“the world outside is vast and intricate. There are wheat fields and mountain passes, and orchards in bloom. At night there are millions of galaxies, and in sunlight the beauty of friends dancing at a wedding”

You ask the embryo why he, or she, stays cooped up in the dark with eyes closed.

Listen to the answer.

“There is no other world. I only know what I’ve experienced. You must be hallucinating.” -Rumi

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Who’s Ready?

Zucchini and Mushrooms with Grass-fed Beef Recipe

The closest grocery store is at least 16 nautical miles west of your current heading. The crew is a hungrier one than you had anticipated, and if you are not careful you will run out of perishables. Your mind is keen to the ripeness of every banana hanging from your netted basket, to the crispness of every pepper, to the smell of sweet potatoes buried in the galley storage bunks. You smell for them to give off the hint ammonia, signaling the slightest threat of turning the corner from food to foul. You simply can’t afford to lose them.

There are many approaches to successfully tackling the demands of cooking on a tall ship. Some people plan out each meal carefully, making up spreadsheets and shopping lists. The advantage to this is that you can, once in awhile, send the crew out to do the grocery shopping for you so that you can have the opportunity to explore when pulling into port. I never quite learned how to do this, opting instead for the death by fire method. Buy as much food as possible, and then become a psycho stalker of the food, visiting it many times each day to check on it. There are a few advantages to this approach. One is that you become an international grocery shopping expert, knowing the ins and outs of the markets; from the piggly wiggly to the Fulton street fish market, you know where to find the freshest foods. The second advantage is that you remain flexible as a cook. “What’s for dinner?” people ask (although they are technically forbidden from doing so since it has been known to drive cooks to a repetitive rocking type of insanity in the past). To this question I would respond “I have no idea” and most often, I meant it.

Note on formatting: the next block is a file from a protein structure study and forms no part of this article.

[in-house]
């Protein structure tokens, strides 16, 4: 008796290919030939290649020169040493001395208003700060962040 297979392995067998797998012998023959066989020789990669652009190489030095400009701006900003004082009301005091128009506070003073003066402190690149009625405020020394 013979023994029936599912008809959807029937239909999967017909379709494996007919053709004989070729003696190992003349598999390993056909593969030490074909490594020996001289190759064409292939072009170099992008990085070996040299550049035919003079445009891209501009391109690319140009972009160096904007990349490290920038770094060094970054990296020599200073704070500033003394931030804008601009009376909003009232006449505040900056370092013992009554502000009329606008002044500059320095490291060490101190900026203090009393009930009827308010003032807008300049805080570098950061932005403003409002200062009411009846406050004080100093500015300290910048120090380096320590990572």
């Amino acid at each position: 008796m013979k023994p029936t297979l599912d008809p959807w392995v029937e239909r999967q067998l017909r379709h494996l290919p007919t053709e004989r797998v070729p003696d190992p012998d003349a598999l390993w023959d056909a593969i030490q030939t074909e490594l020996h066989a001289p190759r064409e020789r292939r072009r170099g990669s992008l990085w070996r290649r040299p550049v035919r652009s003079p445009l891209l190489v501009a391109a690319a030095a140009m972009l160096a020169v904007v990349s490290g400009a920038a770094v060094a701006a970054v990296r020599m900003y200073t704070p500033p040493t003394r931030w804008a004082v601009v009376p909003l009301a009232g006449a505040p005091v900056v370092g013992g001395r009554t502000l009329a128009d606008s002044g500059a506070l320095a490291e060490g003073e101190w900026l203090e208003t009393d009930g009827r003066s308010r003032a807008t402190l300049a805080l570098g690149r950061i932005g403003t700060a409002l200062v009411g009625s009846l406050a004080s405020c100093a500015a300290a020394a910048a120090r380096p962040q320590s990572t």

One skill that I picked up from cooking on the ships, and I continue to use to this day, is incorporating leftovers into new dishes. The key is to create simple meals the first day, and then allow the meals to get more complicated. Example: Day 1 chicken breasts topped with carmelized onions. Day 2 chicken burritos, Day 3 chicken salad (lunch), and sesame noodles with chicken stuffed egg rolls (dinner).

I was reminded of the ship as I put together tonight’s dinner. I didn’t plan it, I just came home from work, opened the fridge and asked the question “who’s ready?”. It seems crazy to talk to vegetables, which is okay because the important thing is not that you actually talk to them, the important thing is that you listen. Tonight the meal turned out to be pretty good, and satisfying. There is a recipe for everything that is in tonight’s recipe on this blog, and I have included links to them for convenience sake should you decide to make something similar to this meal.  ~Enjoy!

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The Paleo Palaeo Burger

Palaeo Burger Recipe

“What are you trying to be European or something?” Dave said, pointing and leaning back in his office chair to open my line of sight to his screen. I even have to look in order to know exactly what he was teasing me about. Continue reading The Paleo Palaeo Burger